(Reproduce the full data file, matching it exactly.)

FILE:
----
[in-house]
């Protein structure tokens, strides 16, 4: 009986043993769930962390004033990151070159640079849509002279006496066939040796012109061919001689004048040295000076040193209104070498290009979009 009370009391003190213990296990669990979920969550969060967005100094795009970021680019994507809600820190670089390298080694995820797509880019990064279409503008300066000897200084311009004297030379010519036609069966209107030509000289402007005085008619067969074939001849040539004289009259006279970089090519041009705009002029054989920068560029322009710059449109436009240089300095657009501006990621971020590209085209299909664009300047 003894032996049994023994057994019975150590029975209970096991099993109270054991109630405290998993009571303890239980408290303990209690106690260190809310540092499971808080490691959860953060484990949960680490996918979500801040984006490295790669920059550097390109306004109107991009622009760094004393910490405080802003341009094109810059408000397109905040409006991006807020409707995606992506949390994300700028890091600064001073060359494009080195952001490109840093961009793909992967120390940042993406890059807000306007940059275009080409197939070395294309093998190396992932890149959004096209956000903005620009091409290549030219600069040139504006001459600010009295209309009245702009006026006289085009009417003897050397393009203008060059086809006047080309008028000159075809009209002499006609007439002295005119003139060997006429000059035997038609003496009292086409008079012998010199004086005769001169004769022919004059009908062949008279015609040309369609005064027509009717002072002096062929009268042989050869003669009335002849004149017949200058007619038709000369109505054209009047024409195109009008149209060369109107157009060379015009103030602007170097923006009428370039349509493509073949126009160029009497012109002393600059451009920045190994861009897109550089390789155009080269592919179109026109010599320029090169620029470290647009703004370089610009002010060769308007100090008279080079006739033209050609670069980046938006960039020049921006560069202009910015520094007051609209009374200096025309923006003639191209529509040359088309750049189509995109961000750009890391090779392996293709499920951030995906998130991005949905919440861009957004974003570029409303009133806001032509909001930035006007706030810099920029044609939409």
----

[in-house]
């Protein structure tokens, strides 16, 4: 009986043993769930962390004033990151070159640079849509002279006496066939040796012109061919001689004048040295000076040193209104070498290009979009 009370009391003190213990296990669990979920969550969060967005100094795009970021680019994507809600820190670089390298080694995820797509880019990064279409503008300066000897200084311009004297030379010519036609069966209107030509000289402007005085008619067969074939001849040539004289009259006279970089090519041009705009002029054989920068560029322009710059449109436009240089300095657009501006990621971020590209085209299909664009300047 003894032996049994023994057994019975150590029975209970096991099993109270054991109630405290998993009571303890239980408290303990209690106690260190809310540092499971808080490691959860953060484990949960680490996918979500801040984006490295790669920059550097390109306004109107991009622009760094004393910490405080802003341009094109810059408000397109905040409006991006807020409707995606992506949390994300700028890091600064001073060359494009080195952001490109840093961009793909992967120390940042993406890059807000306007940059275009080409197939070395294309093998190396992932890149959004096209956000903005620009091409290549030219600069040139504006001459600010009295209309009245702009006026006289085009009417003897050397393009203008060059086809006047080309008028000159075809009209002499006609007439002295005119003139060997006429000059035997038609003496009292086409008079012998010199004086005769001169004769022919004059009908062949008279015609040309369609005064027509009717002072002096062929009268042989050869003669009335002849004149017949200058007619038709000369109505054209009047024409195109009008149209060369109107157009060379015009103030602007170097923006009428370039349509493509073949126009160029009497012109002393600059451009920045190994861009897109550089390789155009080269592919179109026109010599320029090169620029470290647009703004370089610009002010060769308007100090008279080079006739033209050609670069980046938006960039020049921006560069202009910015520094007051609209009374200096025309923006003639191209529509040359088309750049189509995109961000750009890391090779392996293709499920951030995906998130991005949905919440861009957004974003570029409303009133806001032509909001930035006007706030810099920029044609939409």